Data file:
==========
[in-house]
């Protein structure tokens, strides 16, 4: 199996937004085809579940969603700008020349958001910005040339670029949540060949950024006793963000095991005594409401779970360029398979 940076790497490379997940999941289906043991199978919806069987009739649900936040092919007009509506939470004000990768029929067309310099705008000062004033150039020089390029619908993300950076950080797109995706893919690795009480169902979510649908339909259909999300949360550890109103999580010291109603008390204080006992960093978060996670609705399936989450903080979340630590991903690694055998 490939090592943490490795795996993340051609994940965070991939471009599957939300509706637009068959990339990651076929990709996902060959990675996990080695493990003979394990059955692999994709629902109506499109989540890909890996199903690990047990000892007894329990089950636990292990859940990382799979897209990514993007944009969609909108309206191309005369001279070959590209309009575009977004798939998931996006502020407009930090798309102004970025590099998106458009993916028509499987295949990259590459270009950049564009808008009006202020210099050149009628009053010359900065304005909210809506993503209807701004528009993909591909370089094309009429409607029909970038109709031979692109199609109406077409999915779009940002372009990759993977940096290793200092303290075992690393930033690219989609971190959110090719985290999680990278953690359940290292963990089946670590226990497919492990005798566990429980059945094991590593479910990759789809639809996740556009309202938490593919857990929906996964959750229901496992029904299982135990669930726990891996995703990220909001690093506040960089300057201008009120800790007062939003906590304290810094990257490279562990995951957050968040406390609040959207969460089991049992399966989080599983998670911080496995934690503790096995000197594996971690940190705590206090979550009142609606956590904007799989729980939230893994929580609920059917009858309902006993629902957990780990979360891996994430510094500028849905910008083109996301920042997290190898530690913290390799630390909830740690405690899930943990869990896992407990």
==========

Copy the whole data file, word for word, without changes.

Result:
[in-house]
């Protein structure tokens, strides 16, 4: 199996937004085809579940969603700008020349958001910005040339670029949540060949950024006793963000095991005594409401779970360029398979 940076790497490379997940999941289906043991199978919806069987009739649900936040092919007009509506939470004000990768029929067309310099705008000062004033150039020089390029619908993300950076950080797109995706893919690795009480169902979510649908339909259909999300949360550890109103999580010291109603008390204080006992960093978060996670609705399936989450903080979340630590991903690694055998 490939090592943490490795795996993340051609994940965070991939471009599957939300509706637009068959990339990651076929990709996902060959990675996990080695493990003979394990059955692999994709629902109506499109989540890909890996199903690990047990000892007894329990089950636990292990859940990382799979897209990514993007944009969609909108309206191309005369001279070959590209309009575009977004798939998931996006502020407009930090798309102004970025590099998106458009993916028509499987295949990259590459270009950049564009808008009006202020210099050149009628009053010359900065304005909210809506993503209807701004528009993909591909370089094309009429409607029909970038109709031979692109199609109406077409999915779009940002372009990759993977940096290793200092303290075992690393930033690219989609971190959110090719985290999680990278953690359940290292963990089946670590226990497919492990005798566990429980059945094991590593479910990759789809639809996740556009309202938490593919857990929906996964959750229901496992029904299982135990669930726990891996995703990220909001690093506040960089300057201008009120800790007062939003906590304290810094990257490279562990995951957050968040406390609040959207969460089991049992399966989080599983998670911080496995934690503790096995000197594996971690940190705590206090979550009142609606956590904007799989729980939230893994929580609920059917009858309902006993629902957990780990979360891996994430510094500028849905910008083109996301920042997290190898530690913290390799630390909830740690405690899930943990869990896992407990």